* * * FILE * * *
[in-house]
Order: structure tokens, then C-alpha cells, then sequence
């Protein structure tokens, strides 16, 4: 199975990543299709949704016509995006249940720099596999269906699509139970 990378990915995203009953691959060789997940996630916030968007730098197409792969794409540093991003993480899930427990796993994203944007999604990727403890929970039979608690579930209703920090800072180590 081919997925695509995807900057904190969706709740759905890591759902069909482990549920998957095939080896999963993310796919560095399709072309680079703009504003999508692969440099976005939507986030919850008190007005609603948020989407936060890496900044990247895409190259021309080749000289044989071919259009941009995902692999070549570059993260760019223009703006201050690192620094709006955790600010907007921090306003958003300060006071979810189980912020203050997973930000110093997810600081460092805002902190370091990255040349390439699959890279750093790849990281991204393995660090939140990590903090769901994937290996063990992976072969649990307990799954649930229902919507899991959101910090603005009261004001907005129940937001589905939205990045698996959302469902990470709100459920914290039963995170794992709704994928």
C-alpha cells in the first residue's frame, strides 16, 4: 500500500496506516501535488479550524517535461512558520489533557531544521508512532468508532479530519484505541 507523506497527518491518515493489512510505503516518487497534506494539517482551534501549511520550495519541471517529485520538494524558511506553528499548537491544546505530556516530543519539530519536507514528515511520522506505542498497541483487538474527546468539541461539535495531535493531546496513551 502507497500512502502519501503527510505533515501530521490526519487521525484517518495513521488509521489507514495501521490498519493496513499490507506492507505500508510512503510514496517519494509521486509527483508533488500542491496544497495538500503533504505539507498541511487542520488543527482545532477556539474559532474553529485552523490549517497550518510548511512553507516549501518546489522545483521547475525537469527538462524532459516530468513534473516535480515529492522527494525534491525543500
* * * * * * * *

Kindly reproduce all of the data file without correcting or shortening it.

[in-house]
Order: structure tokens, then C-alpha cells, then sequence
């Protein structure tokens, strides 16, 4: 199975990543299709949704016509995006249940720099596999269906699509139970 990378990915995203009953691959060789997940996630916030968007730098197409792969794409540093991003993480899930427990796993994203944007999604990727403890929970039979608690579930209703920090800072180590 081919997925695509995807900057904190969706709740759905890591759902069909482990549920998957095939080896999963993310796919560095399709072309680079703009504003999508692969440099976005939507986030919850008190007005609603948020989407936060890496900044990247895409190259021309080749000289044989071919259009941009995902692999070549570059993260760019223009703006201050690192620094709006955790600010907007921090306003958003300060006071979810189980912020203050997973930000110093997810600081460092805002902190370091990255040349390439699959890279750093790849990281991204393995660090939140990590903090769901994937290996063990992976072969649990307990799954649930229902919507899991959101910090603005009261004001907005129940937001589905939205990045698996959302469902990470709100459920914290039963995170794992709704994928």
C-alpha cells in the first residue's frame, strides 16, 4: 500500500496506516501535488479550524517535461512558520489533557531544521508512532468508532479530519484505541 507523506497527518491518515493489512510505503516518487497534506494539517482551534501549511520550495519541471517529485520538494524558511506553528499548537491544546505530556516530543519539530519536507514528515511520522506505542498497541483487538474527546468539541461539535495531535493531546496513551 502507497500512502502519501503527510505533515501530521490526519487521525484517518495513521488509521489507514495501521490498519493496513499490507506492507505500508510512503510514496517519494509521486509527483508533488500542491496544497495538500503533504505539507498541511487542520488543527482545532477556539474559532474553529485552523490549517497550518510548511512553507516549501518546489522545483521547475525537469527538462524532459516530468513534473516535480515529492522527494525534491525543500